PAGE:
In Malawi, Doctors Without Borders/Médecins Sans Frontières (MSF) is working to reduce mortality from HIV by facilitating earlier treatment and more advanced care, particularly for women, adolescents, and other vulnerable groups.
The HIV prevalence is over 10 percent among people aged 15 to 64, one of the highest in the world. The country’s HIV program has achieved significant success, with over 80 percent of the one million people who have tested positive being started on treatment. However, more robust strategies are required to prevent infection and reduce mortality among more at-risk patients.
HIV care in Chiradzulu and Nsanje
In rural Chiradzulu district, we focus our HIV activities on complex cases such as patients on second- or third-line antiretroviral (ARV) therapy and those with opportunistic infections or facing treatment failure. In 2018, our teams provided care to more than 6,000 patients, of whom 2,500 were children and adolescents.
Our services include decentralized outpatient clinics, ‘teen clubs’ for adolescents, point-of-care tests, counseling and inpatient care.
In Nsanje, where we have teams in 10 health facilities, we are supporting the health ministry to increase early access to treatment and decentralized models of care involving the community. Around 25 to 30 per cent of HIV patients seek medical care when they are already in advanced stages of the disease, increasing the risk of opportunistic infections or even death. The majority are already on ARV treatment yet struggle with daily treatment or have developed resistance to their medication.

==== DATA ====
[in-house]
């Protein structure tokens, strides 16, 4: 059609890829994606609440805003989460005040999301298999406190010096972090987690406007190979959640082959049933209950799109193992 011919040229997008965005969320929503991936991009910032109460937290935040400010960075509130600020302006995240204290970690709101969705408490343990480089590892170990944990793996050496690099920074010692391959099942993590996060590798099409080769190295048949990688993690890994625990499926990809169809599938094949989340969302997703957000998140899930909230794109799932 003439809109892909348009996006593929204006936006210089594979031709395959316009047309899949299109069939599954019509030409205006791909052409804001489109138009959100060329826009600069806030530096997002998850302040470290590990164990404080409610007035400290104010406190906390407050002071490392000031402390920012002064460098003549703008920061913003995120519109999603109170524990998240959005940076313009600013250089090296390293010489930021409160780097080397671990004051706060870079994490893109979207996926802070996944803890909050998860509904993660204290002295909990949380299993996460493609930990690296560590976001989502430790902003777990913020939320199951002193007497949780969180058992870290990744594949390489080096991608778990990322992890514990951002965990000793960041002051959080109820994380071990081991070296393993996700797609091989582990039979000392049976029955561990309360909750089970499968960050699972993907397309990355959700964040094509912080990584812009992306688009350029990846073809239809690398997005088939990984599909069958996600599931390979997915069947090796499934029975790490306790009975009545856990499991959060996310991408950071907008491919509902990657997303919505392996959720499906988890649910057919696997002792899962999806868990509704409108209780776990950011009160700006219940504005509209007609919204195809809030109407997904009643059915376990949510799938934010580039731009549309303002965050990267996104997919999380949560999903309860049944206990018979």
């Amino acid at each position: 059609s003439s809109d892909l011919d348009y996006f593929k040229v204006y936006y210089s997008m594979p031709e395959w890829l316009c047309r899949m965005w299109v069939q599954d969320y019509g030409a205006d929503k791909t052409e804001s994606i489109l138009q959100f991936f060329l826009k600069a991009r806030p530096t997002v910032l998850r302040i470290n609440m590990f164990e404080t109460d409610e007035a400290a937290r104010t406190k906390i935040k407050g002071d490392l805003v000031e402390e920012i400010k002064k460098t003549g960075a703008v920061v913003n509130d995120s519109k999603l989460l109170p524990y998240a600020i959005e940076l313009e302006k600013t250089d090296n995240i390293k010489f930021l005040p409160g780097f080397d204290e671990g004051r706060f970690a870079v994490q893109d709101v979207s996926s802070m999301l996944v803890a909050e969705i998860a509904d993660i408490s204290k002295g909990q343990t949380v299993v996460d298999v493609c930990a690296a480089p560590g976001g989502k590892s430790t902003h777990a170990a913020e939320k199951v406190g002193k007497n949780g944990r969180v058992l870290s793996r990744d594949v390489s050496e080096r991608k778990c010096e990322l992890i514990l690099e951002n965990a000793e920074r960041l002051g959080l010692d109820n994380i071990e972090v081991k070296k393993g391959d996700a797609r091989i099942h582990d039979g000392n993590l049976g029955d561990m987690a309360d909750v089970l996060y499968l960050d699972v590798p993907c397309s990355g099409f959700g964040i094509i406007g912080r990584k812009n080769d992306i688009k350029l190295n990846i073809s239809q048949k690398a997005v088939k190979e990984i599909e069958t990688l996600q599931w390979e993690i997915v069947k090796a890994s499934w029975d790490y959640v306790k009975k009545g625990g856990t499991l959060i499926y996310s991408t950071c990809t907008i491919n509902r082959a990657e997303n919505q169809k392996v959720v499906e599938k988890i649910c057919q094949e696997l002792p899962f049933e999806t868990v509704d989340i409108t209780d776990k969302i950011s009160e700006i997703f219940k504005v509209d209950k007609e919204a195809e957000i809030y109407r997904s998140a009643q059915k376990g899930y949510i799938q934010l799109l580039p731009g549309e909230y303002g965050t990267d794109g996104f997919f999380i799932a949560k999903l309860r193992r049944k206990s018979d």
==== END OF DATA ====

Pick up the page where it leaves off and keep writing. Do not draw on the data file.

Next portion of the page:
Cervical cancer accounts for 40 percent of all cancers among women in Malawi and kills an estimated 2,314 a year. We are developing a comprehensive cervical cancer program, comprising screening, diagnosis, vaccination, treatment, surgery, chemotherapy, radiotherapy and palliative care.
In 2018, we screened more than 11,000 women in Blantyre and Chiradzulu districts and started building a cervical cancer clinic in Queen Elizabeth hospital, the main university teaching hospital in Malawi. It will open in 2019, with an operating theater, an 18-bed inpatient ward, and a day clinic; services such as vaccinations, chemotherapy, and radiotherapy will be added progressively.
Health care for prisoners and sex workers
We handed over our HIV, tuberculosis (TB), and primary health care services in Maula, Chichiri, Dedza, and Kachere prisons to the prison authorities and partner organizations, with an ‘operational toolkit’ documenting the key components of health care provision in a prison setting, so that the model can be implemented elsewhere. Over 400 inmates benefited from our HIV and TB services in 2018.
Since 2014, we have also been working to increase access to HIV, TB and sexual and reproductive health care services for women engaged in sex work around trade centers and along transport routes in Dedza, Mwanza, Zalewa and Nsanje districts. Our project data has shown that female sex workers are almost six times more likely to contract HIV than other women, but face greater challenges in accessing health services. By the end of 2018, 4,784 sex workers had been enrolled in the project, including 850 women living with HIV, of whom 80 percent are receiving ARV treatment.